Community organizing helps make climate solutions a reality, says Racial Equity in Policy and Planning Fellow Patrick Houston
Patrick Houston used to think the most important factor in bringing about change was starting with a good idea.
“After undergrad, one of the biggest impressions I had was, if we can get brilliant people in rooms making thoughtful policy, the smartest ideas are going to win,” said Houston, AG24, now a master’s candidate in Urban and Environmental Policy and Planning (UEP) and an inaugural recipient of Tufts’ Racial Equity in Policy and Planning Fellowship. The program provides financial support to policy and planning students who enter graduate school with demonstrated experience in advancing racial justice.
A few years working in climate activism refined Houston’s theory of change. “There's not a lack of good ideas,” he said. “We’re lacking the political will to implement them.”
Higher Ed, Bigger Goals
Houston’s own big ideas didn’t originally include college. Higher ed wasn’t a given for kids from his North Philadelphia neighborhood of Hunting Park, he said. But a couple of years after high school, and with what he calls some gaps in his knowledge, he enrolled in the Community College of Philadelphia and then Swarthmore. Both were transformative, he said, and he emerged fired up over two issues.
“One, I could not turn away from the climate emergency,” he said. “And two, I wanted to build power in Black and Latinx communities.”
Following college, Houston worked as an organizer and campaigner with the advocacy nonprofit New York Communities for Change. There, he had a hand in a number of significant climate campaigns, including successful fights to convince two governors to ultimately reject a proposed 23-mile fracked-gas pipeline in New York Harbor and a proposed gas power plant in Brooklyn.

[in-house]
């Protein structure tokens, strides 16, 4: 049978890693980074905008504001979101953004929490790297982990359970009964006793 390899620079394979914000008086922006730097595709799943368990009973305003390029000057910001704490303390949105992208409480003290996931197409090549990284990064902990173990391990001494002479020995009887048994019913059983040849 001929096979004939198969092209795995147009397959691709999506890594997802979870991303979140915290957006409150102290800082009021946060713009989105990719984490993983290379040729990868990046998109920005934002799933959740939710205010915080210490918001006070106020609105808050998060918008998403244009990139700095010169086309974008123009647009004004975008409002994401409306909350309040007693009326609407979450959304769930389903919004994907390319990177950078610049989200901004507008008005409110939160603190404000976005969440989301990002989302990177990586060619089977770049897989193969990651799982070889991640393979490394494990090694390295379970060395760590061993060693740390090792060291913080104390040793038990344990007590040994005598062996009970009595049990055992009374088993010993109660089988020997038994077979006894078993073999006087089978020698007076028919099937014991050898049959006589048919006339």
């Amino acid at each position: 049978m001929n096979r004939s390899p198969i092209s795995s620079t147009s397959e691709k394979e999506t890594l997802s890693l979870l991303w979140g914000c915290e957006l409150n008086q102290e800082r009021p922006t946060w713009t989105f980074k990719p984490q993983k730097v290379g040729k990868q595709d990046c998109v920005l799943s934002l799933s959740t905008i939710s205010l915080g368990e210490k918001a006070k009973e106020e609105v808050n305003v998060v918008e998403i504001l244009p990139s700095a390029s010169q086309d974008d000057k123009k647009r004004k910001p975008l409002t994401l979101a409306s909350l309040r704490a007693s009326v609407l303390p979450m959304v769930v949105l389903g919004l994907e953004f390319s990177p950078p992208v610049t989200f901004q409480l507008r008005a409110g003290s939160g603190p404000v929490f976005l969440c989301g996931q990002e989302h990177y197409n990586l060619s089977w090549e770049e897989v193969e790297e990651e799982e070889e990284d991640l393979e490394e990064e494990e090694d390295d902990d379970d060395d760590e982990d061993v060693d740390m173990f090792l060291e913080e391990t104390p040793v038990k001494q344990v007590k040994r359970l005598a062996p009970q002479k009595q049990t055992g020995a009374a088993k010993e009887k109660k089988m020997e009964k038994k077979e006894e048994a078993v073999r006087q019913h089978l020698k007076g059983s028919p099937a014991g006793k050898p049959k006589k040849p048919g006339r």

What made the pipeline and power plant campaigns successful was everyday people banding together, people “who signed petitions, who showed up to rallies and marches and protests, to multiple public hearings,” Houston said. “They taught me that a critical component in change is building grassroots political power.”
To mobilize against the pipeline, Houston knocked on a lot of doors. “We had to go into the communities who were located close to the proposed pipeline, who would frequent those beaches, who would be impacted by any spills that happened in the waters,” he said. He found the proposal “was overwhelmingly news to people. They were not aware of this project. When they heard about it, most would raise concern.”
Defeating the pipeline required both empowering local residents and tapping into an already-impassioned network of climate activists and organizations, Houston said. “When you put it all together, we had a diverse constituency—from low income to upper-middle income, from old people to young people, from Black to Latinx to white—across a considerable geography.”
Building a broad-based movement “made it harder for elected officials to ignore the persistent pressure we were applying,” Houston said. It also made the victory sweeter. “There was a sense of, ‘Oh, we can shape our futures.’”
Patterns of Neglect
Houston sees some similarities between North Philadelphia, where he grew up—“overwhelmingly Black and low-income, with some of the highest asthma rates in the country”—and the Far Rockaways and South Bronx in New York, where he worked. “These neighborhoods have suffered from patterns we see a lot of: decades stacked on decades of disinvestment and marginalization of communities of color.”
That can make it hard to hold on to hope. “I've had moments where despair is knocking at the door,” Houston said. In those moments, he looks to the past, “when humans faced existential crises and prevailed,” he said. “The history of people like me, Black people in America, provides a lot of examples of that.”
He also looks to his upbringing, where he pinpoints the origins of his own environmental activism. “We spent a lot of time outdoors in Philadelphia's beautiful park system, and we were a large, low-income family, so we were always cognizant about our energy consumption,” Houston said.
Theory and Practice
A similar combination of passion and practicality, along with a focus on antiracism, led Houston to apply to UEP. “I really appreciated that mix of: How do we deal with the world as it is, the practical component, but also envision and work toward the futures we need?”
Even as he anticipates putting his master’s to use as a planner in Philadelphia, “It's hard not to see myself returning to the public sphere, building macro people power to effect large change at the speed necessary for the crises we face,” Houston said.
City planner or public official? Whatever combination of planning and public service the future holds for Houston, he knows it will require not only good ideas or people power but both together.